Formal education preparing nurses, physicians, dentists, and other healthcare clinicians to guide care for persons with intellectual and developmental disability (IDD) may be deficient in the United States. As care of individuals with IDD has shifted from institutions into the community, the need for educated healthcare clinicians has increased. Furthermore, persons with IDD are living longer and experience the same age-related conditions as the general population. While efforts are underway to educate healthcare clinicians on the intricacies of caring for persons with IDD, a knowledge gap—and an insufficient number of qualified clinicians—may still exist.
Persons with IDD can have distinctive and oftentimes complex medical conditions. Many individuals have multiple co-morbidities secondary to their disability diagnosis. The lack of disability-educated clinicians may place the person with IDD at risk for not receiving the person-centered, quality care they deserve.
Personal and Professional Connection
I personally became interested in the issues of IDD and healthcare with the birth of my youngest daughter. She was born premature at twenty-five weeks gestation, weighing 1 pound and 5 ounces She had multiple health issues during the first year and was later diagnosed with a mild intellectual disability. As a mother, I experienced first-hand how important it was to have clinicians who understood her healthcare needs.
Professionally, I previously was the healthcare director for a nonprofit organization providing 24-hour support to individuals with IDD. In that position, I witnessed on a grander scale how the lack of clinician knowledge about IDD adversely affected individuals. Having clinicians with an understanding of IDD is vital to ensure the right treatment options are ordered and appropriate specialist referrals are made. Furthermore, with limited number of knowledgeable clinicians available, individuals with IDD face barriers to timely access to care. These illustrations help highlight the need for educated clinicians in the field of IDD.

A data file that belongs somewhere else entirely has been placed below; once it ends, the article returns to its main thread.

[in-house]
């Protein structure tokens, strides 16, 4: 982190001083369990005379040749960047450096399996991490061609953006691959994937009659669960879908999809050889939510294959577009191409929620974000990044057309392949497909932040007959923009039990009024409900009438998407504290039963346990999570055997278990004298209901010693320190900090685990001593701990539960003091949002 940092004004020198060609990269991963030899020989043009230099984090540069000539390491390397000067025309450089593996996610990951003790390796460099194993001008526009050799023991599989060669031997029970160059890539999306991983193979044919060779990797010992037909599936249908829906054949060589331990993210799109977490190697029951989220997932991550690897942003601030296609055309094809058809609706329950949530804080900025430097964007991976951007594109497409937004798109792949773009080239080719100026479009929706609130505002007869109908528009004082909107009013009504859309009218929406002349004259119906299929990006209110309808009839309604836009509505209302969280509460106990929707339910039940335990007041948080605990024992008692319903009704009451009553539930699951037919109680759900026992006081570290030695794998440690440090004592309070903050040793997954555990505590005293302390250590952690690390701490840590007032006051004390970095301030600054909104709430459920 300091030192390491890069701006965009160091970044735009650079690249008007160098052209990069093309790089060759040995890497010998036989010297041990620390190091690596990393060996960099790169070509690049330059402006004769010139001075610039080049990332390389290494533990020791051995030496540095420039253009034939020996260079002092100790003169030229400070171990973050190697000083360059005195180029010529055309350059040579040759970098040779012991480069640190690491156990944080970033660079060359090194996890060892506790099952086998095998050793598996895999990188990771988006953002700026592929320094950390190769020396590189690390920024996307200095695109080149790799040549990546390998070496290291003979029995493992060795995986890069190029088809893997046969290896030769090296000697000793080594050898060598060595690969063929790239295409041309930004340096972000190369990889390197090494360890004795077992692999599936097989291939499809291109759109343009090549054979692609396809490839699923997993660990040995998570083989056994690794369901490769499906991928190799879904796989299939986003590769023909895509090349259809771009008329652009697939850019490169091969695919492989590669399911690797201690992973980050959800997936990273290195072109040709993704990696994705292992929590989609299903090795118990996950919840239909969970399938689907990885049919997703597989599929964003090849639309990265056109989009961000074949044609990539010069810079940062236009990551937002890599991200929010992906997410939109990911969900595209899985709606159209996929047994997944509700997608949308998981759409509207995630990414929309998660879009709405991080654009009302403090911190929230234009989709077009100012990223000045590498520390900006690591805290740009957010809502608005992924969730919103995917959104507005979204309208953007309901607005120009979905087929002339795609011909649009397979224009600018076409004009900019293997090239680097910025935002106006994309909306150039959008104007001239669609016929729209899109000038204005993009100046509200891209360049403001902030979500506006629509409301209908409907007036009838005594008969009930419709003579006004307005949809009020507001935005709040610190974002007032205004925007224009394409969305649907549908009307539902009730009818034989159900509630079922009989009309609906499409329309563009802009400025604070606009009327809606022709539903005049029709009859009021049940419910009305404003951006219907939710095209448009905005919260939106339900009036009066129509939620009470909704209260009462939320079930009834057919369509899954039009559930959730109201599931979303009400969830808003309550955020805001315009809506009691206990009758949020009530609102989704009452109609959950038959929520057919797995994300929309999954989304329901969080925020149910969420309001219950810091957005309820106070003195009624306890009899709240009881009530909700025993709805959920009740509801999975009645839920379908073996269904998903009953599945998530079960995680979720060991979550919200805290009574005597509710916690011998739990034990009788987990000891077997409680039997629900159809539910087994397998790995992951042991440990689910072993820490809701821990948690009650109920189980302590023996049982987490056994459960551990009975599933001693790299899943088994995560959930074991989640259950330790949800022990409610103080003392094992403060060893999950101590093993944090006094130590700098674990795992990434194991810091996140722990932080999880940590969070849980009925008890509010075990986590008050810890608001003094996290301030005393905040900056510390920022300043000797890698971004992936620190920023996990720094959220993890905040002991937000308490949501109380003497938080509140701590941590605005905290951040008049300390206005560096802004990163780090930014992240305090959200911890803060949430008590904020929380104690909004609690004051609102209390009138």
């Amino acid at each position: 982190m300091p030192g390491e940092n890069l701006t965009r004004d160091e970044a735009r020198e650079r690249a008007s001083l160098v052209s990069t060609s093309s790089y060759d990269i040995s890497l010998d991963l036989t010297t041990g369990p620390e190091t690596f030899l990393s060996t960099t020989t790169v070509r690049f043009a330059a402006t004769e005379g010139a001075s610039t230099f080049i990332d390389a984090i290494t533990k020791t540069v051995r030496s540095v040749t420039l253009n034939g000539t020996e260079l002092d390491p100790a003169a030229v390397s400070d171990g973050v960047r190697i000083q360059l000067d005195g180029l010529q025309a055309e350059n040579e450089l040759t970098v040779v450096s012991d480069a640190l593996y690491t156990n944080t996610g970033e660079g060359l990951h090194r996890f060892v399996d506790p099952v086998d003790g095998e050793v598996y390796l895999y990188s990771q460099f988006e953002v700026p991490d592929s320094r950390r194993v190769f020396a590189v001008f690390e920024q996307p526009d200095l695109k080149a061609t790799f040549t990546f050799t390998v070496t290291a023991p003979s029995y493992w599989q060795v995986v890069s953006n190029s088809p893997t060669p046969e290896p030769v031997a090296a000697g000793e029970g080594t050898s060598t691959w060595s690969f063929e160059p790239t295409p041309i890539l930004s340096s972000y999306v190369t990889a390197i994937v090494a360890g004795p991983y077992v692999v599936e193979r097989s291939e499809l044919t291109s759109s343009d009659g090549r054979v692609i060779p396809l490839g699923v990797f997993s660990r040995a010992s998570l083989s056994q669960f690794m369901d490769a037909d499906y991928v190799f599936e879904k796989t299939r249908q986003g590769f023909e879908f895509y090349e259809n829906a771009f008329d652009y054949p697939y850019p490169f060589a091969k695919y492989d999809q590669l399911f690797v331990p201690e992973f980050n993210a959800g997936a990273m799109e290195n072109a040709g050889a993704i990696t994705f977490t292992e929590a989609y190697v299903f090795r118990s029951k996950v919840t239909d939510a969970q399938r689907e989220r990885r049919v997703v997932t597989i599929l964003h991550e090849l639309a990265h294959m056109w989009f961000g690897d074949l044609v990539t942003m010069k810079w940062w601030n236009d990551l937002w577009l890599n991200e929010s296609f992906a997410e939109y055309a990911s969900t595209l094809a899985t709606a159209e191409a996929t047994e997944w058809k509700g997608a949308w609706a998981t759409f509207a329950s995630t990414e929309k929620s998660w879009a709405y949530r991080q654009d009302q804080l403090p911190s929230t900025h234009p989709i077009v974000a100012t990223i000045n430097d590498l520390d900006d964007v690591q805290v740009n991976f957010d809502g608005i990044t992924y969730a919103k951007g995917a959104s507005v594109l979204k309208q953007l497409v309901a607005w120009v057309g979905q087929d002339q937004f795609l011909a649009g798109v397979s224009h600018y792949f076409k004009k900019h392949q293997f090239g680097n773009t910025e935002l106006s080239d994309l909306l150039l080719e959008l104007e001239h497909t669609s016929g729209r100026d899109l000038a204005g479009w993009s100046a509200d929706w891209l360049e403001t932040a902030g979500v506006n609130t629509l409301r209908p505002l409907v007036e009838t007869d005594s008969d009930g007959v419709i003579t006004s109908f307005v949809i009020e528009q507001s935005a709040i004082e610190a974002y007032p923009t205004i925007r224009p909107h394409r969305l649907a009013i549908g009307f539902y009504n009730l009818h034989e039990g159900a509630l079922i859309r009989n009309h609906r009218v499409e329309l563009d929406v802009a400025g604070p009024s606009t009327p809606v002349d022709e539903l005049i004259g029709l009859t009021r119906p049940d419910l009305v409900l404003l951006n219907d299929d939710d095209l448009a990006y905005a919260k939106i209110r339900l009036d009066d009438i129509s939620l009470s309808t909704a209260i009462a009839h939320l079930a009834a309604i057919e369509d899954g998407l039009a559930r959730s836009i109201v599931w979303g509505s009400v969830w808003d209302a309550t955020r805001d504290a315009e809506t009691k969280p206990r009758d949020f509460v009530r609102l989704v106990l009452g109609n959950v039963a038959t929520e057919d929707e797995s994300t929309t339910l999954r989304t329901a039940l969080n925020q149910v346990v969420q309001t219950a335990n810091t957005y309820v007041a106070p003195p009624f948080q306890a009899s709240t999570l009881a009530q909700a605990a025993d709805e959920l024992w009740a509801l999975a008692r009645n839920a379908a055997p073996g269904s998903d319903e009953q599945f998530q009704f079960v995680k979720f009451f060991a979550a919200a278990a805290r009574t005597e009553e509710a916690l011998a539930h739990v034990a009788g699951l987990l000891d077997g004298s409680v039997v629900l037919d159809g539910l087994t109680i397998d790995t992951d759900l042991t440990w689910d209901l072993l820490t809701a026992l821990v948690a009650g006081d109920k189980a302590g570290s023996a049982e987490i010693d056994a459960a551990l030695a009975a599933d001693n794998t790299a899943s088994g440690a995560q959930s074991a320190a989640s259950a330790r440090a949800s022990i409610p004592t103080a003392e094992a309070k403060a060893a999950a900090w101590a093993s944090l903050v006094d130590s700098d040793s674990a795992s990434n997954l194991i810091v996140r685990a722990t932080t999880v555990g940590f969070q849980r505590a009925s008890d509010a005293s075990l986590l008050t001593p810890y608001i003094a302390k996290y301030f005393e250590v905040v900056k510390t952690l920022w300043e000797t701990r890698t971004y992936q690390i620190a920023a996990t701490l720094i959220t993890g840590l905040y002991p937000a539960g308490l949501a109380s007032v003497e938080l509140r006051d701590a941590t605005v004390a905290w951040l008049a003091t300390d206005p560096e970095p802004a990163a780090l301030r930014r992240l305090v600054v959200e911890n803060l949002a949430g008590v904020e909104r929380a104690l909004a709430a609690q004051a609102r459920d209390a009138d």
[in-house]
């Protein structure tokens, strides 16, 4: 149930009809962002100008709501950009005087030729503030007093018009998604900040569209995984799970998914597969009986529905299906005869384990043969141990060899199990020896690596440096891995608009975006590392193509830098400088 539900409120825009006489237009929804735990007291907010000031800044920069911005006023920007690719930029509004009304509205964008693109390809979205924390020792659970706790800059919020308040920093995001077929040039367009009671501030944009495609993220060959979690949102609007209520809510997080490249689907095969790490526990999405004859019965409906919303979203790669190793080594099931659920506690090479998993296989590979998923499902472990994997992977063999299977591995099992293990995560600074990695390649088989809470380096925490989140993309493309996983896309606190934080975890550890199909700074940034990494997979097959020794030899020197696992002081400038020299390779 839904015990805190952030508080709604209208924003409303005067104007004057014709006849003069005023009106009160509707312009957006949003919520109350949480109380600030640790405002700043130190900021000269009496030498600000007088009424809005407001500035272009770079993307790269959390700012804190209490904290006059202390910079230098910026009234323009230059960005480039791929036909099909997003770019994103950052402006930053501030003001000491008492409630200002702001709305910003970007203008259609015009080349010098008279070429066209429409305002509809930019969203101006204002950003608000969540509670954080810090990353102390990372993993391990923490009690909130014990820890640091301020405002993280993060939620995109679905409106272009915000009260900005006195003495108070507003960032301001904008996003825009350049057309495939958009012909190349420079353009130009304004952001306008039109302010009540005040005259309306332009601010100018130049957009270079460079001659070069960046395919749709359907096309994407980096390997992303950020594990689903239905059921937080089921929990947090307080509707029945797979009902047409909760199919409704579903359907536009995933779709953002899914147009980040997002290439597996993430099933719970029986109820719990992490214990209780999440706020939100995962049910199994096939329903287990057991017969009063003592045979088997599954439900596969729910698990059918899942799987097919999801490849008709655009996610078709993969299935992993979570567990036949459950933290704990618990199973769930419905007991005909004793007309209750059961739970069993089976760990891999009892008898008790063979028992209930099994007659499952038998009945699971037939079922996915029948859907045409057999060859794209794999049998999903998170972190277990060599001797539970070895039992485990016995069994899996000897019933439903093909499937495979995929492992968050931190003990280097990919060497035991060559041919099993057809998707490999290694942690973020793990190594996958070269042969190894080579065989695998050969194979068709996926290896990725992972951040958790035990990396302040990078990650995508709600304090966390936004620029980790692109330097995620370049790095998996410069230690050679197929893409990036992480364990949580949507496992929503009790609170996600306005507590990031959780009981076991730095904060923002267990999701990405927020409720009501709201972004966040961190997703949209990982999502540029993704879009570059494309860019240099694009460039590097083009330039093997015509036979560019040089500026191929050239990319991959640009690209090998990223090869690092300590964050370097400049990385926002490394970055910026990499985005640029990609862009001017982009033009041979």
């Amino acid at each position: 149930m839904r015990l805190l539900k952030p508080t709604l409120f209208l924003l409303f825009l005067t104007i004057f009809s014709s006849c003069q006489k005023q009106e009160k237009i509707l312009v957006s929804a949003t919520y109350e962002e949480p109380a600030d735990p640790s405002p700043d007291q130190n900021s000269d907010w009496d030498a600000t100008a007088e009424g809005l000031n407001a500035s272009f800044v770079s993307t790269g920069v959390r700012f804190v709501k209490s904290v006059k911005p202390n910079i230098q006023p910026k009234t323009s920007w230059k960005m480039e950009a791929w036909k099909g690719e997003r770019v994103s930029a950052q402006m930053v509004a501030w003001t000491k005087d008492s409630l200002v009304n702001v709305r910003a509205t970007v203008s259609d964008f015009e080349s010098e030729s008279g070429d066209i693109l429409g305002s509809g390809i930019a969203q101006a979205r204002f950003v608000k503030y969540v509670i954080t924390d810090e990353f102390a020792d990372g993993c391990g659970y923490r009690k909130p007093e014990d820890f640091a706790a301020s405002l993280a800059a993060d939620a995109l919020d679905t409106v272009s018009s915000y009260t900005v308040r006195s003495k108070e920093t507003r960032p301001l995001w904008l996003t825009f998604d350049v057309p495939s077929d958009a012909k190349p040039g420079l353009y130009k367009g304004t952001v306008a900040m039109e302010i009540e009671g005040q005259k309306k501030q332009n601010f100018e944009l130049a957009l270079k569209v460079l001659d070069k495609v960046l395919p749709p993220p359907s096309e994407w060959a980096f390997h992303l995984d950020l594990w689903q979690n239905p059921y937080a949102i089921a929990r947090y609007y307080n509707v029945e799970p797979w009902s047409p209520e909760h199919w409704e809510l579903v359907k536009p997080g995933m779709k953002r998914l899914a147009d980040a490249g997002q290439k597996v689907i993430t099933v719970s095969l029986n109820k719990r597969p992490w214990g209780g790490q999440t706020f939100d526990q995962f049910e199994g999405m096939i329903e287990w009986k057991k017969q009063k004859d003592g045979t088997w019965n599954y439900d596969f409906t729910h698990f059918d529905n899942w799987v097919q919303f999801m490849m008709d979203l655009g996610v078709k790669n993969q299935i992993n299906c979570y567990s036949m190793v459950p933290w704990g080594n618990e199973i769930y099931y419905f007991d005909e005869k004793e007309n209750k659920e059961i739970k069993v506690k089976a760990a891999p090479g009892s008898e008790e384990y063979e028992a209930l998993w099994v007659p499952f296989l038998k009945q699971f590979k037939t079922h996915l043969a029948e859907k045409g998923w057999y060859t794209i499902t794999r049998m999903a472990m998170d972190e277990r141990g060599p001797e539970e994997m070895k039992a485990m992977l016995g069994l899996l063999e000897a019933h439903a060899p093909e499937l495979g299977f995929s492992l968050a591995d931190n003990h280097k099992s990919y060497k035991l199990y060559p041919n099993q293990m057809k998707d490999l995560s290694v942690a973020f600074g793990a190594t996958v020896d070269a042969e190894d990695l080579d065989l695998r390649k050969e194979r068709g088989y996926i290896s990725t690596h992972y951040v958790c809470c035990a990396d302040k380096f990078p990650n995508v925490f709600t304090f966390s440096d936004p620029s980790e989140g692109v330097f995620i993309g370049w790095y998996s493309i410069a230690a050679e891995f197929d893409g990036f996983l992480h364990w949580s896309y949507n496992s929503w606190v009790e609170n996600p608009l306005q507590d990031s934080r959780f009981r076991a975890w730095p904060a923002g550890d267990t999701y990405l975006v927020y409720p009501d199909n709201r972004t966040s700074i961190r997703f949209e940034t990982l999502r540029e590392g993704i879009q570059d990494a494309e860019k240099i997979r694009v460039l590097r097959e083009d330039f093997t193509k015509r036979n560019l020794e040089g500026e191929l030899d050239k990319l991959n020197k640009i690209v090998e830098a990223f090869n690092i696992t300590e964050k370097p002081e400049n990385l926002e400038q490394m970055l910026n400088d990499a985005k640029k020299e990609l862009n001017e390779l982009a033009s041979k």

Reasons for Lack of Educated Healthcare Clinicians
Reasons for non-inclusion of content related to IDD curricula are varied. Lack of faculty expertise related to IDD is a concern. Moreover, minimal interest of faculty to teach this content may be present. Adding to the discourse is the necessity of faculty to focus content on areas needed to pass licensure exams for entering professional practice. Time, money, and effort to overhaul curricula may also be barriers.
However, professional healthcare disciplines support the inclusion of IDD content into curricula. The American Nurses Association is developing a white paper on the incorporation of the healthcare needs of persons with IDD into curricula.
The American Academy of Developmental Medicine and Dentistry (AADMD) also supports increased education for healthcare clinicians. In their purpose statement, the AADMD declares their existence, in part, is to assist in providing curriculum content to newly found professional schools and to prepare clinicians to provide quality care to persons with IDD.